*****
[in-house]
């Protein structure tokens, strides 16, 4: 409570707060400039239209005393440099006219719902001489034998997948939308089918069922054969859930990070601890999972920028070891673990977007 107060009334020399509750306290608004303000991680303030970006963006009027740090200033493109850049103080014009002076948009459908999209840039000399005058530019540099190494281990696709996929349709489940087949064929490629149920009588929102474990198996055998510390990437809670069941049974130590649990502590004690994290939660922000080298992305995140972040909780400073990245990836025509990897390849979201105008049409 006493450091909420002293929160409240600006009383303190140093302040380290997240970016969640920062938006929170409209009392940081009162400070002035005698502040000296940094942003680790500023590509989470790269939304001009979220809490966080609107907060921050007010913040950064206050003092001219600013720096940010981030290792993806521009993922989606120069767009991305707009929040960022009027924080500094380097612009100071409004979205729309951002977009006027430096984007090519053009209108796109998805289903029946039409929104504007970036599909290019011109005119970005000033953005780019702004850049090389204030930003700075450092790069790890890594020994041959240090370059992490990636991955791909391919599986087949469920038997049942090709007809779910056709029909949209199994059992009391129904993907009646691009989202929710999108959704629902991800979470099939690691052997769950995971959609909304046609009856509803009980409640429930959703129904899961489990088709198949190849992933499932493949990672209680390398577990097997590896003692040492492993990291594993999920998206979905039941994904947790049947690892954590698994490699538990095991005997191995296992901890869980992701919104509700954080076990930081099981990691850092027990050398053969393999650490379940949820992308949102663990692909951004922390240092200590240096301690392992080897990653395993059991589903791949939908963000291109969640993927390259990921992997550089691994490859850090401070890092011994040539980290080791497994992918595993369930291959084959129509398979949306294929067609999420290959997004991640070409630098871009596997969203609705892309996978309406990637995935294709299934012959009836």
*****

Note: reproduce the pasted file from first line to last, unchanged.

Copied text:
[in-house]
């Protein structure tokens, strides 16, 4: 409570707060400039239209005393440099006219719902001489034998997948939308089918069922054969859930990070601890999972920028070891673990977007 107060009334020399509750306290608004303000991680303030970006963006009027740090200033493109850049103080014009002076948009459908999209840039000399005058530019540099190494281990696709996929349709489940087949064929490629149920009588929102474990198996055998510390990437809670069941049974130590649990502590004690994290939660922000080298992305995140972040909780400073990245990836025509990897390849979201105008049409 006493450091909420002293929160409240600006009383303190140093302040380290997240970016969640920062938006929170409209009392940081009162400070002035005698502040000296940094942003680790500023590509989470790269939304001009979220809490966080609107907060921050007010913040950064206050003092001219600013720096940010981030290792993806521009993922989606120069767009991305707009929040960022009027924080500094380097612009100071409004979205729309951002977009006027430096984007090519053009209108796109998805289903029946039409929104504007970036599909290019011109005119970005000033953005780019702004850049090389204030930003700075450092790069790890890594020994041959240090370059992490990636991955791909391919599986087949469920038997049942090709007809779910056709029909949209199994059992009391129904993907009646691009989202929710999108959704629902991800979470099939690691052997769950995971959609909304046609009856509803009980409640429930959703129904899961489990088709198949190849992933499932493949990672209680390398577990097997590896003692040492492993990291594993999920998206979905039941994904947790049947690892954590698994490699538990095991005997191995296992901890869980992701919104509700954080076990930081099981990691850092027990050398053969393999650490379940949820992308949102663990692909951004922390240092200590240096301690392992080897990653395993059991589903791949939908963000291109969640993927390259990921992997550089691994490859850090401070890092011994040539980290080791497994992918595993369930291959084959129509398979949306294929067609999420290959997004991640070409630098871009596997969203609705892309996978309406990637995935294709299934012959009836």